A very common unsuitable way is to Export to PNG (remember to use PNG24 and use Transparency for artwork to be in front of different backgrounds) with a medium or high resolution, such as 300PPI.


And a common misunderstanding: (almost) 11 out of 10 times, a statement like "I created the document at 300 PPI" means that the value is chosen in Effect>Document Raster Effects Settings; however that only means that the (current) resolution of any raster effects applied to the vector artwork, such as (any kind of) Blur, is set to that value (and only unless/until the value is changed to something else); when zooming in, this resolution can be seen in contrast to and on the background of the vector artwork. So this setting has nothing whatsoever to do with the actual resolution of a raster image created from the (vector) artwork (but it ought to (at least) match it).


For clean and crisp artwork avoid JPEG.


It is also important to have the artwork and also the Artboard placed fully within integer/whole pixel X and Y values in the Workspace, which means that the X and Y values at the corners must be integer; this can be ensured by using one of the corner Reference Points in the Transform palette, and then checking that all the values X, Y, W, and H, are integer (the centre Reference Point can only be used if both W and H are even numbers).


Otherwise the resulting image will become a bit wider/taller and the extension(s) will be empty and therefore be (partially) transparent/white.


Therefore, the safest way is to create the artwork at the final pixel x pixel size and use a corresponding Artboard, then use the Legacity Save for Web (where you can look in the Image Size window for size confirmation and possibly multiply by 2, 4, 8, whatever), or use Export at 72PPI (or 144/288/576/whatever PPI), or use Export for Screens (in either way). In either case, use the relevant optimization (available with both ways); it is also convenient to have 72PPI (or 144/288/576/whatever PPI) in the Effect>Document Raster Effect Settings.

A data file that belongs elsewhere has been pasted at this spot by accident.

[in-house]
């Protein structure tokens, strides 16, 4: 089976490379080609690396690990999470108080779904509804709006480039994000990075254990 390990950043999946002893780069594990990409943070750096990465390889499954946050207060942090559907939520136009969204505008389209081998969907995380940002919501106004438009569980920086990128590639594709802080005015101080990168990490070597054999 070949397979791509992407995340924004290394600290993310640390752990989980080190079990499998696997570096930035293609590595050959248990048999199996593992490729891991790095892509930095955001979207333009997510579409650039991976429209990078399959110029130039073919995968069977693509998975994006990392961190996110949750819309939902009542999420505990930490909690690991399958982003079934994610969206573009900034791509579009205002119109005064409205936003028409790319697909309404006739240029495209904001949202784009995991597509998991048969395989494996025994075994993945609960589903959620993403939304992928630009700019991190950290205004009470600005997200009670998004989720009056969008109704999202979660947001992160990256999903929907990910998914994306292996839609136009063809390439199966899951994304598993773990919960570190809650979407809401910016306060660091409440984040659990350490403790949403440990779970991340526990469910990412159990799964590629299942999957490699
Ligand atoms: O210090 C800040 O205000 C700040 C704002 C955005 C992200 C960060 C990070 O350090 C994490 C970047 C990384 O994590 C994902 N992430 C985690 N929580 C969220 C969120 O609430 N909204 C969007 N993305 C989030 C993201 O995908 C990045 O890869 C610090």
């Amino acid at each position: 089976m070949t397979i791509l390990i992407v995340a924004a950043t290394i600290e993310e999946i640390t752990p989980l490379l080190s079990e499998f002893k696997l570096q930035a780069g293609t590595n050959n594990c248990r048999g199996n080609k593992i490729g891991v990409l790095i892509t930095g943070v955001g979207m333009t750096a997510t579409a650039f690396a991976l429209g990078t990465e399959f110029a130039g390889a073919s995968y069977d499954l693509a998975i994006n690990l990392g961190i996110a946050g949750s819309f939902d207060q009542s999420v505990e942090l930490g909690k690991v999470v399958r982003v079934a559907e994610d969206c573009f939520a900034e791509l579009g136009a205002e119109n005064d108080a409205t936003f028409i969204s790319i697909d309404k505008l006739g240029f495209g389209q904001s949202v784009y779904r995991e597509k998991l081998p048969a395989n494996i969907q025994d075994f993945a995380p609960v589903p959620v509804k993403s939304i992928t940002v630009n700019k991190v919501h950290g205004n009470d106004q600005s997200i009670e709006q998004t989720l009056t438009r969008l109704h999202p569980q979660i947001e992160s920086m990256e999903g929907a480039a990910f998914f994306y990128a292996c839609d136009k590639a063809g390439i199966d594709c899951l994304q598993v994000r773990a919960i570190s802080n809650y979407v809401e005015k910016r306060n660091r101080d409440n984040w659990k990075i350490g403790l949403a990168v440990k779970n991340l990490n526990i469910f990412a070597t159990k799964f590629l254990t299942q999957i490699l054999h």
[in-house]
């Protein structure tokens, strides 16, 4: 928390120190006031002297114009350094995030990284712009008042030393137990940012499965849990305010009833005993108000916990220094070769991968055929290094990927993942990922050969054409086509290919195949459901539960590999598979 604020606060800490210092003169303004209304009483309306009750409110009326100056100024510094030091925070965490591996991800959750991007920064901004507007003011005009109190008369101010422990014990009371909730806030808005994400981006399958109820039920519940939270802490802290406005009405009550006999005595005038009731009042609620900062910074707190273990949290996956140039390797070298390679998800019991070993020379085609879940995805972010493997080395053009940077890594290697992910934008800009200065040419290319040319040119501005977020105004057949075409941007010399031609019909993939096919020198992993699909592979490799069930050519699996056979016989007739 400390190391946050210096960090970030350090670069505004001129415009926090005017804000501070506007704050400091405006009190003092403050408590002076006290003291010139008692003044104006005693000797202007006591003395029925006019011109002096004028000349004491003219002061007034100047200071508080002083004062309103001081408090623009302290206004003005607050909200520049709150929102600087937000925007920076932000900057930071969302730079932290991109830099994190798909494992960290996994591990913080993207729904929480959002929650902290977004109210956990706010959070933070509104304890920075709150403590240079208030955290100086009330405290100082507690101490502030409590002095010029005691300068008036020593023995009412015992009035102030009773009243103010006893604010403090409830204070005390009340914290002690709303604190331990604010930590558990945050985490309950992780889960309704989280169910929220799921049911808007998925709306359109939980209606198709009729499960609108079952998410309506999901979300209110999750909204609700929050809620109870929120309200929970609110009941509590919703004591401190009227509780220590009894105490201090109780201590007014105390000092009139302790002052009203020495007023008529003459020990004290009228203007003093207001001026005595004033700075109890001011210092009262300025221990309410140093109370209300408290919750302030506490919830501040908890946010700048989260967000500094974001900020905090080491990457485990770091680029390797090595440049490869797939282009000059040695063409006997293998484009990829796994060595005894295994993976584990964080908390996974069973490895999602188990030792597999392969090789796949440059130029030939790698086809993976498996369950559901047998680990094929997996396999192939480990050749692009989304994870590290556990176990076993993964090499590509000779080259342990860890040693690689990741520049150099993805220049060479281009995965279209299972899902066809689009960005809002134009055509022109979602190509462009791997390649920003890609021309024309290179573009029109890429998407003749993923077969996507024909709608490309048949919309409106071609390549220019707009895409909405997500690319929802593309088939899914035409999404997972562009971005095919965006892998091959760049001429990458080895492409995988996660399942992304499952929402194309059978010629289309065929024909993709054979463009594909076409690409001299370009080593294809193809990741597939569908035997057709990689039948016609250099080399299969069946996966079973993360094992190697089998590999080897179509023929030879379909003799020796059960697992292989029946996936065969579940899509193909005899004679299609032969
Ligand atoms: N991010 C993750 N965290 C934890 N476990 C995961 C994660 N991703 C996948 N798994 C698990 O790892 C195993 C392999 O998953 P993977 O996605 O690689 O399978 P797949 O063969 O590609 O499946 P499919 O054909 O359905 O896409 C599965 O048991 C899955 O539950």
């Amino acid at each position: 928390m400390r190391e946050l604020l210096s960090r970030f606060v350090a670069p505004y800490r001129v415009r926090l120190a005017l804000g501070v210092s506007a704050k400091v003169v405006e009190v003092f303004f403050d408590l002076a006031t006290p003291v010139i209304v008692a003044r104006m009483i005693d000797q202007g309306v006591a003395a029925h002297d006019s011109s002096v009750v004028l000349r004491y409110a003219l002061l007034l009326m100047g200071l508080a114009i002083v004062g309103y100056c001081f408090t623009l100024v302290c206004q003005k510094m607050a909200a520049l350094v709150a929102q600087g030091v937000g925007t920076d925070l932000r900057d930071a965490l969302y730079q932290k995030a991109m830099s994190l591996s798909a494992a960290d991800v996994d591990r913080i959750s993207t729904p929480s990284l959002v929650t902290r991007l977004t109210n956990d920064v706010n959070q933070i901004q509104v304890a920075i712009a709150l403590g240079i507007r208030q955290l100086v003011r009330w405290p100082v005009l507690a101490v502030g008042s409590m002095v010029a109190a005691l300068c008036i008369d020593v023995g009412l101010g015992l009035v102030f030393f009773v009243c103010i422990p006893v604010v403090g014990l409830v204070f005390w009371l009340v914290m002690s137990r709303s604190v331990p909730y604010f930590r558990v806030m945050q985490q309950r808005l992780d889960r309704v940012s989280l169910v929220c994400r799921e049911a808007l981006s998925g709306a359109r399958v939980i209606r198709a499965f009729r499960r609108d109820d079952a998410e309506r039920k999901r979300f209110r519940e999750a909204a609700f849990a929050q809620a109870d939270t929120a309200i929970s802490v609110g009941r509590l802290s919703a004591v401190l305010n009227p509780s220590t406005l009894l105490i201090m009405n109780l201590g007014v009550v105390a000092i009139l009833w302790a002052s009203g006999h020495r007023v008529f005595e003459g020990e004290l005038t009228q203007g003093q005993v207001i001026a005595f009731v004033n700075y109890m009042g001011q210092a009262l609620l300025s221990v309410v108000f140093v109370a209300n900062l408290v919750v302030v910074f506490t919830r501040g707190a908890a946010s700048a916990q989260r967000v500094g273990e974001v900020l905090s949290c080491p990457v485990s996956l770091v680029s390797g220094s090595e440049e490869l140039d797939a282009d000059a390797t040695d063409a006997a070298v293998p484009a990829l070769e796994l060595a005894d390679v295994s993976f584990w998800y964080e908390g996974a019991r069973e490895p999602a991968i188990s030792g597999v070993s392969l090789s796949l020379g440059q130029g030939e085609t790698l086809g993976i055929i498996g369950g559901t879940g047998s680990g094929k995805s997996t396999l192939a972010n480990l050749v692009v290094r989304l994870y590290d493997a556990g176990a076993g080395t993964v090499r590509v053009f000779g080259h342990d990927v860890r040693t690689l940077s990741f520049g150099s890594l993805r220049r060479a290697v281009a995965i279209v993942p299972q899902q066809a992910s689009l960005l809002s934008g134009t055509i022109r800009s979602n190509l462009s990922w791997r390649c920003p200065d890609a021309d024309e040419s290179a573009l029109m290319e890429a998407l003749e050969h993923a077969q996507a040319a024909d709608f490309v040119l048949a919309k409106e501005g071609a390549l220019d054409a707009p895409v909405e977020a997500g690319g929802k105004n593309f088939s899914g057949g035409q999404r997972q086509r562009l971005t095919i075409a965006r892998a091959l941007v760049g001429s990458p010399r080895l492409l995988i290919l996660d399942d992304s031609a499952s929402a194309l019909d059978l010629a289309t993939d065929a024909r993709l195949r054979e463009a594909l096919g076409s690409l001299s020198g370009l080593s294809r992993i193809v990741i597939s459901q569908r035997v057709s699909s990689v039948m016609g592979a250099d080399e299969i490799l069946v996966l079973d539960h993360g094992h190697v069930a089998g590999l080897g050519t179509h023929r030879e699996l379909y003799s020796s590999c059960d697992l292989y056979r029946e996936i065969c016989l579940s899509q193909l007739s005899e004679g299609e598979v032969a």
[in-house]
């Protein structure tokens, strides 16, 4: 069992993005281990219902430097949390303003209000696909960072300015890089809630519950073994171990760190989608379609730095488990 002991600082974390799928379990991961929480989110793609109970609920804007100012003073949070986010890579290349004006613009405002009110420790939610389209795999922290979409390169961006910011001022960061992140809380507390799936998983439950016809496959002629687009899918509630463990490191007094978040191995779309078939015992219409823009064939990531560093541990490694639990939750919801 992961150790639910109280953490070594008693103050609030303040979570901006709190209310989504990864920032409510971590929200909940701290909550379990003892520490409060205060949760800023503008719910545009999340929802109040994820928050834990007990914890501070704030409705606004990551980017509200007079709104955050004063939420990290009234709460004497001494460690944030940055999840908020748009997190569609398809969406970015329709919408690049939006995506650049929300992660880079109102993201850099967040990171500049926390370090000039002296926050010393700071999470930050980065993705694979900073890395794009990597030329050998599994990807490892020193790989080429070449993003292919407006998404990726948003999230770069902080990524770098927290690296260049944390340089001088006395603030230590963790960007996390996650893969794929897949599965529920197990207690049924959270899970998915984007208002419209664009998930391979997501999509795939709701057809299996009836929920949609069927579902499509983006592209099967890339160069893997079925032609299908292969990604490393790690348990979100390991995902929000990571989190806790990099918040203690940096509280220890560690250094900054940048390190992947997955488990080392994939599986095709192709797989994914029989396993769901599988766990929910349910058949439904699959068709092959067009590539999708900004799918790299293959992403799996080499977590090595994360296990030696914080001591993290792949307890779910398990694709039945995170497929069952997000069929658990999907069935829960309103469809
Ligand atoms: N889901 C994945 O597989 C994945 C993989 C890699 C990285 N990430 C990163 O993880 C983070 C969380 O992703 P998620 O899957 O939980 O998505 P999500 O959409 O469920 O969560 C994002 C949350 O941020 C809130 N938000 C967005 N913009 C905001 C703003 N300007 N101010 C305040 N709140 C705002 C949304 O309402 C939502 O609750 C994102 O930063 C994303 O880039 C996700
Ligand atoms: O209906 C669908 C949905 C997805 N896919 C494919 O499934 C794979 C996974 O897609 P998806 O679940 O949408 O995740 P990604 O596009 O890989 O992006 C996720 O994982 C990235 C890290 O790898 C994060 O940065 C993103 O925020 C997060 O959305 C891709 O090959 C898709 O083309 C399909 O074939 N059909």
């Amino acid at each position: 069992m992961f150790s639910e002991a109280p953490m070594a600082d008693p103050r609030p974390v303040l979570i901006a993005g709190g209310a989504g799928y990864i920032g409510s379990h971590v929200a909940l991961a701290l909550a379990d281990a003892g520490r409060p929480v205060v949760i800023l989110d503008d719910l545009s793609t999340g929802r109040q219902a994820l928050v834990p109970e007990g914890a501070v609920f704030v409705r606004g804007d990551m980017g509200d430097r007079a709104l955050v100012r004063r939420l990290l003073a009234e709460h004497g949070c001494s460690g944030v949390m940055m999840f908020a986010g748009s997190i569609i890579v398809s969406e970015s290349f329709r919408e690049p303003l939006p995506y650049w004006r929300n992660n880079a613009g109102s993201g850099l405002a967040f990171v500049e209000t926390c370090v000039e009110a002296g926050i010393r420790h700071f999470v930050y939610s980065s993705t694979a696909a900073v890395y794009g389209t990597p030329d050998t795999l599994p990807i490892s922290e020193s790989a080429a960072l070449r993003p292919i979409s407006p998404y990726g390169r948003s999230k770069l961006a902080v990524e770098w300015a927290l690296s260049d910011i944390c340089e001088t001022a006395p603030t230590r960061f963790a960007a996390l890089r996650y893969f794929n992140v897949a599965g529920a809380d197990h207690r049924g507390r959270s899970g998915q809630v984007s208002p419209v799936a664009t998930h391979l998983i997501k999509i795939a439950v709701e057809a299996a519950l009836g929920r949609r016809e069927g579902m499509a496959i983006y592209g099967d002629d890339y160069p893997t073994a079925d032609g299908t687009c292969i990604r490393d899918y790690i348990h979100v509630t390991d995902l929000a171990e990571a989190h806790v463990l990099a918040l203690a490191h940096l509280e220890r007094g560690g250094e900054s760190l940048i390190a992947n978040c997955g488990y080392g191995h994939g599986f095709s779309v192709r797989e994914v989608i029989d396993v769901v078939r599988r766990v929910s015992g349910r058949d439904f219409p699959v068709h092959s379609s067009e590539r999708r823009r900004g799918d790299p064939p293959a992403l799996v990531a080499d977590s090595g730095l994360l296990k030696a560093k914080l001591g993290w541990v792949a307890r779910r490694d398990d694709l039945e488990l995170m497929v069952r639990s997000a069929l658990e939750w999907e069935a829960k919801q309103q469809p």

If you have pure vector artwork, you can relax a bit and have the artwork/Artboard at any size (the Artboard must have the same proportions as the final image), then use the Legacity Save for Web and set either Width or Height in the Image Size and Apply (make sure the other value is also correct).


The Legacy Save for Web may be an old carthorse, but it knows its way home, even if the driver is drunk and sleeping it off in the hay in the back.

 

Or you can switch to SVG, if applicable.

 

https://helpx.adobe.com/search-results.html?q=svg&scope=%5B%22helpx%22%5D&subscope=%5B%5D&limit=10&s...

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New Here ,
Jun 26, 2021 Jun 26, 2021

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What will you do 150 ppi

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New Here ,
Jul 06, 2021 Jul 06, 2021

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72ppi better thanks

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Adobe Community Professional ,
Jul 06, 2021 Jul 06, 2021

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Thank you for sharing, deepakamba.